The basic pitch idea for “Great Pacific” from Joe Harris and Martin Morazzo is a great one: a billionaire decides to try and settle the Great Pacific Garbage Patch. I was expecting a fun comic about the difficulties and unique situations that would come about from an endeavor like this. What I got last month, though, was a story about a slightly spoiled young man faking his own death. I’m glad I came back for “Great Pacific” #2, though. With this issue, I got exactly what I’d hoped the first issue would have been like.
“Great Pacific” #2 takes some necessary liberties with the real-life Great Pacific Garbage Patch. (It’s not so densely packed that you could actually walk on it, most notably.) But keeping in mind that this is a work of fiction, as soon as you take that tweak as something needed for this comic to happen, it’s a lot of fun. Chas’s opening exploration of the area around his New Texas Settlement is entertaining; it’s a strange new world and one that has much more living on and around it than one might expect.
I found myself appreciating that even though it’s early days, Chas and his friend Alex are already approaching their attempt to form a new sovereign nation as anything but easy. Unlike people in the past who have done similar things (most notably the Minerva Reef), they’re already contacting other foreign ministers and understanding that survival will be as much political as physical. But with entities lurking under the surface and the first murder in New Texas, we’re already in for a bumpy ride, and that mix of intrigue and action is exactly where I wanted “Great Pacific” to go.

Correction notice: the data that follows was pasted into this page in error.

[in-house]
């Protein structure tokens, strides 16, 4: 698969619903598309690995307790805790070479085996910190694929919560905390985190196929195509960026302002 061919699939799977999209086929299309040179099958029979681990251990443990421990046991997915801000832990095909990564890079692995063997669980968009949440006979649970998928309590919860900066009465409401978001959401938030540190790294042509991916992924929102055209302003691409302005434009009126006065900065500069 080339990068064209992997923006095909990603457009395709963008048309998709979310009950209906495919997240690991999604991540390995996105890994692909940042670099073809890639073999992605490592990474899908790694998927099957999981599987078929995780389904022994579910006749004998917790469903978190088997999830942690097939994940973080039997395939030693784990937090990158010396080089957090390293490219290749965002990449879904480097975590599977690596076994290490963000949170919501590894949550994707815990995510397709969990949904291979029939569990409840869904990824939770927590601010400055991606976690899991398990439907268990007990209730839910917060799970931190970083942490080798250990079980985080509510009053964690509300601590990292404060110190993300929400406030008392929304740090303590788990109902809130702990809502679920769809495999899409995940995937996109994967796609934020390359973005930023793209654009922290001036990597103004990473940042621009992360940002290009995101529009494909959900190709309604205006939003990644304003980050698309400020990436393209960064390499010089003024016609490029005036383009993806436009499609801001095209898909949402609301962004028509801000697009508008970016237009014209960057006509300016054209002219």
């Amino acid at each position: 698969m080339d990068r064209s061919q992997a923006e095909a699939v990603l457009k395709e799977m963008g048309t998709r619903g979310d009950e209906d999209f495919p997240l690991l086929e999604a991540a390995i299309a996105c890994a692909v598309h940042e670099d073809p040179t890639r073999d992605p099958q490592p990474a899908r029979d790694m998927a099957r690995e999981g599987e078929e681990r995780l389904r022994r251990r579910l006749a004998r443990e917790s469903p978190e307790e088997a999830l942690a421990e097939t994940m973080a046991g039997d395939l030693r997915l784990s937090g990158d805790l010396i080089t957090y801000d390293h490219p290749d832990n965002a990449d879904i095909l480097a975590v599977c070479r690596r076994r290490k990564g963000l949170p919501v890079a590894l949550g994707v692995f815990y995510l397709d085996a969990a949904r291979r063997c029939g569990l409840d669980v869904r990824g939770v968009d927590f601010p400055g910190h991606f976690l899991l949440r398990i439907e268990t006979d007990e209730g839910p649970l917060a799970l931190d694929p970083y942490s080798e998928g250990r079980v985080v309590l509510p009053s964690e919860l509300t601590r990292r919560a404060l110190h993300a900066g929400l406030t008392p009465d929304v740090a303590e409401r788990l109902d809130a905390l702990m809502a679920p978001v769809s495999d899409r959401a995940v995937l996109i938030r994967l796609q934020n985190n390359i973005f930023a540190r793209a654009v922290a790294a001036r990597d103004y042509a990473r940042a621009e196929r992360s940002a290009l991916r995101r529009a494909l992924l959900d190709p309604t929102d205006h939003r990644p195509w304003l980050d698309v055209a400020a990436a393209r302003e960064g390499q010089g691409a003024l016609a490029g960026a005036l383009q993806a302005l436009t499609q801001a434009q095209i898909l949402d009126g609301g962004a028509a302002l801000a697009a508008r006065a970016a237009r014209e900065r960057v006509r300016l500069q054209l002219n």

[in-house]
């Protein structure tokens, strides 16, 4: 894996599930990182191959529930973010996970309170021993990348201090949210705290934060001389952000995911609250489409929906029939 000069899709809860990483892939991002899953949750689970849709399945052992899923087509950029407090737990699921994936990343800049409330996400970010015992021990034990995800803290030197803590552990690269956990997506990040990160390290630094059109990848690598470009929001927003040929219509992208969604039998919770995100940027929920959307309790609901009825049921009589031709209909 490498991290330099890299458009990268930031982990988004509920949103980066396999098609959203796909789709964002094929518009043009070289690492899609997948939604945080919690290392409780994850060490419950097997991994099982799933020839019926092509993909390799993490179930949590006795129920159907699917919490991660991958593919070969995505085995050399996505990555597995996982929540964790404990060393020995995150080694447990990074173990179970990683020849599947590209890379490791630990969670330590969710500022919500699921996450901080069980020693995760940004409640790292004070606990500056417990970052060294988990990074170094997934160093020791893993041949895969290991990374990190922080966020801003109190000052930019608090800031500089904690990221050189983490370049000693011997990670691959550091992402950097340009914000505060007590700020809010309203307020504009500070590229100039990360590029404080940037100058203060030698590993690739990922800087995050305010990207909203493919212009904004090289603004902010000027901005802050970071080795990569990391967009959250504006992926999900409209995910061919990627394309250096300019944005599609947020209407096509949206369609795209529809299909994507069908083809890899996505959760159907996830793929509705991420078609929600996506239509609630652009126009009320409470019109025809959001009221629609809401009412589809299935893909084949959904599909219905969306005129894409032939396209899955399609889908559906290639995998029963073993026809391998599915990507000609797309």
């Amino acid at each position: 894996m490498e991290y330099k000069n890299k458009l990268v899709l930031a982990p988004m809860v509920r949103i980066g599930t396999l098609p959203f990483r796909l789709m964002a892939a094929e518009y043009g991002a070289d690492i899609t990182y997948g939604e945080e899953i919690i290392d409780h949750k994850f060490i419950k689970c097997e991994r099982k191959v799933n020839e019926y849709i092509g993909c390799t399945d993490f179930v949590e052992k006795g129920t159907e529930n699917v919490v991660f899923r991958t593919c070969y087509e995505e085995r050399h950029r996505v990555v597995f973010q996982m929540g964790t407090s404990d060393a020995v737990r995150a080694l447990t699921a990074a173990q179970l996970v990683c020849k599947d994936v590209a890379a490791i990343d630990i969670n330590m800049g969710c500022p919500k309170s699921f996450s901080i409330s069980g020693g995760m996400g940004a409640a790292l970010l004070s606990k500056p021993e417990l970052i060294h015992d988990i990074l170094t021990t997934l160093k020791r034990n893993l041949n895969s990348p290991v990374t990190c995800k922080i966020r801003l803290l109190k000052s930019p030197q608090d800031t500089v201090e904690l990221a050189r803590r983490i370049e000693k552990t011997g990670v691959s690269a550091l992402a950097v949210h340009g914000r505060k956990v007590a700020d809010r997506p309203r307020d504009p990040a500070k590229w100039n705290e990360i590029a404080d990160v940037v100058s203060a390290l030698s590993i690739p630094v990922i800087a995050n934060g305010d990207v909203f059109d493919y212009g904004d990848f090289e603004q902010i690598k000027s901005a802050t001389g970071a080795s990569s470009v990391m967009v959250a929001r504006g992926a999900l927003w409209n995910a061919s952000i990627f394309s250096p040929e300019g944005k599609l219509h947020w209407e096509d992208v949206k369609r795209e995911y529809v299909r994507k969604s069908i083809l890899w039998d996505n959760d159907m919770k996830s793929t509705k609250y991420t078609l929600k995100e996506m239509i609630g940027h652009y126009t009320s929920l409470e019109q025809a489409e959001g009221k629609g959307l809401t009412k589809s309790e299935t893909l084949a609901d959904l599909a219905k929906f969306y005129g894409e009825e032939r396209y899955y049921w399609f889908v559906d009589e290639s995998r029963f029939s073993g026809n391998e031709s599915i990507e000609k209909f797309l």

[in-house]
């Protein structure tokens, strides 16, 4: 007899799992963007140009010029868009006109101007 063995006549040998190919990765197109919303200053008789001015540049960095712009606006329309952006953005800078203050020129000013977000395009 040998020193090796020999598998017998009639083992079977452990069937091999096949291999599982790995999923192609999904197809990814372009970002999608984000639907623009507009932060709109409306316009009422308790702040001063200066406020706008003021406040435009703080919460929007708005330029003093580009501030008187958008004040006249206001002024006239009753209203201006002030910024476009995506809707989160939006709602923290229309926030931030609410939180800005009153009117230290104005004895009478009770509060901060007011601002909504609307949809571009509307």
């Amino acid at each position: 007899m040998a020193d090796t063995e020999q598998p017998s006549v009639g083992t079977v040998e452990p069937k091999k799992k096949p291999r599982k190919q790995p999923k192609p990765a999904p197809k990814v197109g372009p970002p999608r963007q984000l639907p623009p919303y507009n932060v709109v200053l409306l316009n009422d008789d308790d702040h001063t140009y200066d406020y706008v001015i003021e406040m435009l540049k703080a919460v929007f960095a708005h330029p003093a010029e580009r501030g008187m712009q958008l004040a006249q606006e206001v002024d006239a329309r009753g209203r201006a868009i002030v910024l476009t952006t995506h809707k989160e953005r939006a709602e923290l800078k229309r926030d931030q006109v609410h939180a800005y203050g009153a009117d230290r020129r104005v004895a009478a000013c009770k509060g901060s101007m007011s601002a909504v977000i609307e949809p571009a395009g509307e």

Morazzo’s art is fairly good. He’s at his best when drawing the overall look of New Texas; the crests of garbage, the sea turtles pushing their way out of the trash, the dramatic appearance of the dreaded Yalafath. Where I’m not quite as convinced just yet is how he draws people; Alex at one point has a head so long and distended that it made me think it was a character from “Beavis & Butt-Head,” and in general the expressions vary from fine to blank. With characters he’s at his best when they’re confronting one another; the local and Chas first meeting is drawn in a nice tense manner, and I want to see more art from Morazzo along those lines.
If you haven’t read “Great Pacific” #1 (which has sold out at the distributor level although a second print is also hitting stores), I’d say to just start with “Great Pacific” #2 to get a better idea of what the series will hopefully be like. It’s sold me on the series much more than the actual debut; I understand why they went the way they did but this is none the less a much better comic. Based on “Great Pacific” #2, I’d say to check this series out.